Copper RTDs are available with R0 = 9.035 Ω or 100 Ω. Both types have a 0.427 resistance ratio:
(12.897 Ω - 9.035 Ω) / 9.035 Ω = 0.427 Ω / °C.
(142.7 Ω – 100 Ω) / 100 Ω = 0.427 Ω / °C.
Benefits of using nickel or copper RTDs
Nickel creates a high resistance at 0°C and has a high resistance ratio, making this sensitive RTD easy to measure. These qualities also minimize error due to lead wire resistance. For an RTD, the approximate error due to lead wire resistance is:
Lead wire resistance / (R100-R0) x 0.01
A 2-wire nickel RTD measures an air duct temperature. Each lead wire has a resistance of 0.25 Ω, for a total lead wire resistance of 0.5 Ω.
The error due to lead wire resistance can therefore be calculated as follows:
0.5 Ω / (161.78 – 100) x 0.01 = 0.81°C. This is close enough for many applications.
To compare, here are the numbers for a 2-wire platinum RTD with the same lead wire resistance:
0.5 Ω / (138.5 – 100) x 0.01 = 1.3°C.
Because a nickel RTD is so sensitive, a low-cost, low-accuracy transmitter can measure the RTD with acceptable accuracy. Nickel RTDs are found in HVAC and other price sensitive applications.
Copper RTDs have the same thermal expansion rate and electromagnetic hysteresis as copper windings used in electric motors and generators. For these reasons, copper RTDs are sometimes used to measure winding temperature.
Copper also has an extremely linear temperature vs. resistance relationship. Because of this, it is possible to accurately measure a narrow temperature span without additional linearization.
A Cu100 RTD creates 100 Ω resistance at 0°C and 142.743 Ω resistance at 100°C. A linear extrapolation gives the theoretical resistance at 50°C: (R100 – R0)/2 + R0
= (142.743 – 100)/2 + 100 = 121.3715 Ω
According to published Resistance vs. Temperature tables, the RTD creates a resistance of 121.3715 Ω at 50°C, so the RTD is functionally linear between 0…+100°C.
The non-linearity of copper does not become apparent unless measuring a wide span. For example, if measuring 0…+200°C, a linear extrapolation gives the theoretical resistance at 100°C as (185.675 – 100) / 2 + 100 = 142.838 Ω. According to the tables however, the RTD resistance at 100°C is 142.743 Ω.
The difference of +0.095 Ω in°C : 0.095 Ω / 0.427 Ω per degree = an error of +0.222°C.
Most sensor builders make Platinum RTDs with accuracy levels that conform with the IEC 60751 or ASTM E1137 RTD standards.
The IEC 60751 standard defines four tolerance classes: Class AA, A, B, and C. The ASTM E1137 standard defines two tolerance grades: Grade A and B.
Note that IEC 60751 specifies a maximum temperature range for each class. For example, a class A sensor equipped with a coiled RTD element must maintain the specified tolerance from -100…+450°C. When operated outside this temperature range, the sensor accuracy might default to class B.
Sensors that meet ASTM E1137 grade A or grade B tolerance must maintain the specified tolerance from -200…+650°C.
This table shows the calculated tolerance for each class and grade of RTD. Notice that class C RTDs have a wide tolerance of ±6.6°C at 600°C. Most industrial applications require RTDs with Class B or better tolerance.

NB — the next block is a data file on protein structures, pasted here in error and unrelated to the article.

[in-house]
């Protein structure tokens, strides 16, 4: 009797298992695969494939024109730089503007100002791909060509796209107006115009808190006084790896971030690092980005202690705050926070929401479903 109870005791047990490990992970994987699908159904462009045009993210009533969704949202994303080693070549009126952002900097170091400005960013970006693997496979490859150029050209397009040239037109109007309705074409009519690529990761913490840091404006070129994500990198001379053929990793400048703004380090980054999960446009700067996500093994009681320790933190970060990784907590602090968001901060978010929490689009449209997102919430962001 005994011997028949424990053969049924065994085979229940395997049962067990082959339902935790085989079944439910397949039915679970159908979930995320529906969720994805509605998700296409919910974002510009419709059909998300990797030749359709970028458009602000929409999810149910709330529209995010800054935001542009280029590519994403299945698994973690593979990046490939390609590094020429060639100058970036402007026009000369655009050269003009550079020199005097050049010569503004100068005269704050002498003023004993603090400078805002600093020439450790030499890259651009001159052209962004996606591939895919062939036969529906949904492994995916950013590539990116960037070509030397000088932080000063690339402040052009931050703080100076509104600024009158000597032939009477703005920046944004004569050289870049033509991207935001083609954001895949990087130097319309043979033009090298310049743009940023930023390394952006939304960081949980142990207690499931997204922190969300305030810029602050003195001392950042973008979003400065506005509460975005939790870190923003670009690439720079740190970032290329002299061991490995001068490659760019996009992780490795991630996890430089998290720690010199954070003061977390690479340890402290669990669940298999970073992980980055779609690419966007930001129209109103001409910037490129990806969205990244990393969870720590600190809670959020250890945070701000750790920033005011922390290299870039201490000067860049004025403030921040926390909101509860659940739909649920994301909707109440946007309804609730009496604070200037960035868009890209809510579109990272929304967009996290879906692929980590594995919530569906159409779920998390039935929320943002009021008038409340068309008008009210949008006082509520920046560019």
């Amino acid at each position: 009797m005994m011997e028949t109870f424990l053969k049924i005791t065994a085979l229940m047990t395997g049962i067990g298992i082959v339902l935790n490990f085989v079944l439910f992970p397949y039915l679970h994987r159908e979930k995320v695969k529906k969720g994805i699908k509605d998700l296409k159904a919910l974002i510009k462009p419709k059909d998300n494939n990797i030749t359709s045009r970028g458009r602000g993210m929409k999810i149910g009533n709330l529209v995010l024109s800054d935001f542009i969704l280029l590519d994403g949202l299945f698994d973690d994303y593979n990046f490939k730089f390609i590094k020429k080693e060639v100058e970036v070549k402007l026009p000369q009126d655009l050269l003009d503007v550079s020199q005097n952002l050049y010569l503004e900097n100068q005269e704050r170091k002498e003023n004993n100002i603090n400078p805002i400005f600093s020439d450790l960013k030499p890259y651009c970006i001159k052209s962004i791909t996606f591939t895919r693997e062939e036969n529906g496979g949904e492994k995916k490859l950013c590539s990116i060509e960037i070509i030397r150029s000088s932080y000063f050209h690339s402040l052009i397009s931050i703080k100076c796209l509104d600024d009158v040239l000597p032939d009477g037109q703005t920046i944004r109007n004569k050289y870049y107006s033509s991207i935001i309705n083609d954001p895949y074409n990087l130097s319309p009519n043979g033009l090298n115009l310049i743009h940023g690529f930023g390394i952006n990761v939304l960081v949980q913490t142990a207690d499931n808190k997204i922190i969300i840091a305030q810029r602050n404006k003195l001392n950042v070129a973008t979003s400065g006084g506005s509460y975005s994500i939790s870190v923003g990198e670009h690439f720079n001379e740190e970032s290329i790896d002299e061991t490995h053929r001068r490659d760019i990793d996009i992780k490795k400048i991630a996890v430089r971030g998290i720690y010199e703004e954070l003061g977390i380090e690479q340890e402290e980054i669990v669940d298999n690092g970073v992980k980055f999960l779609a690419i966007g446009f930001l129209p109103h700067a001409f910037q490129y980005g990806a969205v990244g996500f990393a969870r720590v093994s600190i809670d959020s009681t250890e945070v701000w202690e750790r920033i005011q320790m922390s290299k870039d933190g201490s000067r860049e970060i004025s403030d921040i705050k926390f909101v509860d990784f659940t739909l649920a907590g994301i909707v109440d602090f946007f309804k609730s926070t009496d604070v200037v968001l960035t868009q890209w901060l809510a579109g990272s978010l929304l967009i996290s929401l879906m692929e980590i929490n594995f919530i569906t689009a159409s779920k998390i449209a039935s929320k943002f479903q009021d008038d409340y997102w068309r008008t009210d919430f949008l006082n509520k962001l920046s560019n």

The following graph shows the tolerance of RTDs that conform to IEC60751. You can see that RTDs are most accurate at 0°C, and exhibit a greater error as temperature gets hotter or colder than 0°C.
Many sensor builders offer RTDs with better than Class AA tolerance. The tolerance of these high accuracy RTDs is usually described as a fraction of class B tolerance. In the graph below, a “1/5 Class B” RTD has a tolerance of only ± (0.06 + 0.001 ǀ t ǀ) between -30…150°C. This tolerance is five times better than a class B RTD.
Callendar Van Dusen equations
The Callendar van Dusen equations describe the temperature vs. resistance relationship of industrial platinum RTDs. There are two Callendar van Dusen equations:
For temperatures < 0°C, RTD resistance at a given temperature is:
Rt = R0[1 + At + Bt² + C (t - 100) t³]
For temperatures ≥ 0°C, RTD resistance at a given temperature is:
Rt = R0(1 + At + Bt²)
Coefficients A, B, C, and α, δ, β are unique to each RTD. The following values apply to RTDs conforming to IEC 60751 and ASTM E1137 standards:
A = 3.9083 x 10-3
B = -5.775 x 10-7
C = -4.183 x 10-12
α = 3.85 x 10-3 *
β = 1.5°C
δ = 0.1086
* “α” is the “Alpha” constant. Alpha is resistance ratio/100:
α = (R100 – R0) / (100 x R0).
The alpha of a Platinum RTD that complies with IEC 60751 is:
(138.5 – 100) / (100 x 100)
Nickel RTDs have an alpha of:
0.672 / 100 = 0.00672.
Copper RTDs have an alpha of:
0.427 / 100 = 0.00427.
Even high quality RTDs do not exactly match the IEC 60751 / ASTM E1137 R:T curve. To further improve measurement accuracy, a calibration lab can “characterize” an RTD. This is done by carefully measuring the RTD resistance at a few different temperatures and then using that data to derive the α, δ, β and A, B, and C coefficients.
The 5437 2-wire HART temperature transmitter, the 5337 2-wire transmitter with HART protocol, and the 6337 2-wire HART transmitter can be programmed with these coefficients, precisely matching the transmitter to a characterized RTD for exceptional measurement accuracy.
 NOTE: A Cu100 RTD has a greater R100-R0 value, and is easier to measure than the Cu9.035 RTD.